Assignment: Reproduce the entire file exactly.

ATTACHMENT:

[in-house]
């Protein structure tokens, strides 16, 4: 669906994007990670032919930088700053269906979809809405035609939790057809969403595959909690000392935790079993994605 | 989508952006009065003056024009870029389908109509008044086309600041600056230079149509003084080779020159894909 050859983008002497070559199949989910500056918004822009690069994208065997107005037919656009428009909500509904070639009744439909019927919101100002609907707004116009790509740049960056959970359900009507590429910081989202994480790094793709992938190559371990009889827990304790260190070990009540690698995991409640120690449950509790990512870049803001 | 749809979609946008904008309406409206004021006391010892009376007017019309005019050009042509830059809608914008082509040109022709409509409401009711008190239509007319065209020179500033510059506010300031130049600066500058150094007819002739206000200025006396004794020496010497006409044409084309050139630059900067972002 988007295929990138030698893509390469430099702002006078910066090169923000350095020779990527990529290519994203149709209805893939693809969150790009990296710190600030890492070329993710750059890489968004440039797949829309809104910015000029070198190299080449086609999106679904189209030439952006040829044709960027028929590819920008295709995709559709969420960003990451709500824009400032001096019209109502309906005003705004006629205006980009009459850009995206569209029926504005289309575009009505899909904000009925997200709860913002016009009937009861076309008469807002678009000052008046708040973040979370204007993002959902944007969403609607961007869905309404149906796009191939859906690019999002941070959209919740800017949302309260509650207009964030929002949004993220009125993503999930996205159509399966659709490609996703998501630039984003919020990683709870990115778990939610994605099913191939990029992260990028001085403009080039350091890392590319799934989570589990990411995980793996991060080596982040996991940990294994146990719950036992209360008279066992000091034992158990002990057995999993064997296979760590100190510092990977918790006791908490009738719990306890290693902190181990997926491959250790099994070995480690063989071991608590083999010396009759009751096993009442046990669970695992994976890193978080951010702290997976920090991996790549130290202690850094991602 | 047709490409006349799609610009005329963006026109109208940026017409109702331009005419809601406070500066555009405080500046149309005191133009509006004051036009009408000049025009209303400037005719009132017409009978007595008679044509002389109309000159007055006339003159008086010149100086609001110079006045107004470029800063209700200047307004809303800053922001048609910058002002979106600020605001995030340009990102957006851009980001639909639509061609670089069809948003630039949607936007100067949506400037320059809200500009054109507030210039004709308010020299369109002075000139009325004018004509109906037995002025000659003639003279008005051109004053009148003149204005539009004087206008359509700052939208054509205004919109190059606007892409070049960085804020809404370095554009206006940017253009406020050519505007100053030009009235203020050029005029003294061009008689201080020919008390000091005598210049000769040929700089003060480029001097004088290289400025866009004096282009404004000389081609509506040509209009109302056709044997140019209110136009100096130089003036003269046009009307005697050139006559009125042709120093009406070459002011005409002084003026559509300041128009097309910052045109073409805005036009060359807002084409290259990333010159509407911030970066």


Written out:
[in-house]
């Protein structure tokens, strides 16, 4: 669906994007990670032919930088700053269906979809809405035609939790057809969403595959909690000392935790079993994605 | 989508952006009065003056024009870029389908109509008044086309600041600056230079149509003084080779020159894909 050859983008002497070559199949989910500056918004822009690069994208065997107005037919656009428009909500509904070639009744439909019927919101100002609907707004116009790509740049960056959970359900009507590429910081989202994480790094793709992938190559371990009889827990304790260190070990009540690698995991409640120690449950509790990512870049803001 | 749809979609946008904008309406409206004021006391010892009376007017019309005019050009042509830059809608914008082509040109022709409509409401009711008190239509007319065209020179500033510059506010300031130049600066500058150094007819002739206000200025006396004794020496010497006409044409084309050139630059900067972002 988007295929990138030698893509390469430099702002006078910066090169923000350095020779990527990529290519994203149709209805893939693809969150790009990296710190600030890492070329993710750059890489968004440039797949829309809104910015000029070198190299080449086609999106679904189209030439952006040829044709960027028929590819920008295709995709559709969420960003990451709500824009400032001096019209109502309906005003705004006629205006980009009459850009995206569209029926504005289309575009009505899909904000009925997200709860913002016009009937009861076309008469807002678009000052008046708040973040979370204007993002959902944007969403609607961007869905309404149906796009191939859906690019999002941070959209919740800017949302309260509650207009964030929002949004993220009125993503999930996205159509399966659709490609996703998501630039984003919020990683709870990115778990939610994605099913191939990029992260990028001085403009080039350091890392590319799934989570589990990411995980793996991060080596982040996991940990294994146990719950036992209360008279066992000091034992158990002990057995999993064997296979760590100190510092990977918790006791908490009738719990306890290693902190181990997926491959250790099994070995480690063989071991608590083999010396009759009751096993009442046990669970695992994976890193978080951010702290997976920090991996790549130290202690850094991602 | 047709490409006349799609610009005329963006026109109208940026017409109702331009005419809601406070500066555009405080500046149309005191133009509006004051036009009408000049025009209303400037005719009132017409009978007595008679044509002389109309000159007055006339003159008086010149100086609001110079006045107004470029800063209700200047307004809303800053922001048609910058002002979106600020605001995030340009990102957006851009980001639909639509061609670089069809948003630039949607936007100067949506400037320059809200500009054109507030210039004709308010020299369109002075000139009325004018004509109906037995002025000659003639003279008005051109004053009148003149204005539009004087206008359509700052939208054509205004919109190059606007892409070049960085804020809404370095554009206006940017253009406020050519505007100053030009009235203020050029005029003294061009008689201080020919008390000091005598210049000769040929700089003060480029001097004088290289400025866009004096282009404004000389081609509506040509209009109302056709044997140019209110136009100096130089003036003269046009009307005697050139006559009125042709120093009406070459002011005409002084003026559509300041128009097309910052045109073409805005036009060359807002084409290259990333010159509407911030970066």